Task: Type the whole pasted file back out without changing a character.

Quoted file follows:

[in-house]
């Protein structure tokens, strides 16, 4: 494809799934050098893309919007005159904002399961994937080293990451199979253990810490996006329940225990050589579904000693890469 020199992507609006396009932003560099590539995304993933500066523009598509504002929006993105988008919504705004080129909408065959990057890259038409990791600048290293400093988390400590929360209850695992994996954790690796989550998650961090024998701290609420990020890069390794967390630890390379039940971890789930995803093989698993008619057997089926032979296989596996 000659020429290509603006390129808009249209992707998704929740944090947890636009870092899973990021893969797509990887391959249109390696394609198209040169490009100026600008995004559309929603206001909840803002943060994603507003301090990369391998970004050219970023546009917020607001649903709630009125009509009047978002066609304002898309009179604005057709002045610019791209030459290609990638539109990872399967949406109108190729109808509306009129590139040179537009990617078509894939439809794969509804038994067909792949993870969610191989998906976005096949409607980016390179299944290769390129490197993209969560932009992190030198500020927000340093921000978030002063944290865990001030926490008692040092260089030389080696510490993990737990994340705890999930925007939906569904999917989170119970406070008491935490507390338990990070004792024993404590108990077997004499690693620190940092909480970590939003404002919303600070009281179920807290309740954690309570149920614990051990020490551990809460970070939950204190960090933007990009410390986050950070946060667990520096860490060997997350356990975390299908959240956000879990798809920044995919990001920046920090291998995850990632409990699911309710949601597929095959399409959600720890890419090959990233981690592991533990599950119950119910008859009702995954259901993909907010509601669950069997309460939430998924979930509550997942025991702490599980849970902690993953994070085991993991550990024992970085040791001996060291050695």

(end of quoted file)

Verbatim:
[in-house]
């Protein structure tokens, strides 16, 4: 494809799934050098893309919007005159904002399961994937080293990451199979253990810490996006329940225990050589579904000693890469 020199992507609006396009932003560099590539995304993933500066523009598509504002929006993105988008919504705004080129909408065959990057890259038409990791600048290293400093988390400590929360209850695992994996954790690796989550998650961090024998701290609420990020890069390794967390630890390379039940971890789930995803093989698993008619057997089926032979296989596996 000659020429290509603006390129808009249209992707998704929740944090947890636009870092899973990021893969797509990887391959249109390696394609198209040169490009100026600008995004559309929603206001909840803002943060994603507003301090990369391998970004050219970023546009917020607001649903709630009125009509009047978002066609304002898309009179604005057709002045610019791209030459290609990638539109990872399967949406109108190729109808509306009129590139040179537009990617078509894939439809794969509804038994067909792949993870969610191989998906976005096949409607980016390179299944290769390129490197993209969560932009992190030198500020927000340093921000978030002063944290865990001030926490008692040092260089030389080696510490993990737990994340705890999930925007939906569904999917989170119970406070008491935490507390338990990070004792024993404590108990077997004499690693620190940092909480970590939003404002919303600070009281179920807290309740954690309570149920614990051990020490551990809460970070939950204190960090933007990009410390986050950070946060667990520096860490060997997350356990975390299908959240956000879990798809920044995919990001920046920090291998995850990632409990699911309710949601597929095959399409959600720890890419090959990233981690592991533990599950119950119910008859009702995954259901993909907010509601669950069997309460939430998924979930509550997942025991702490599980849970902690993953994070085991993991550990024992970085040791001996060291050695």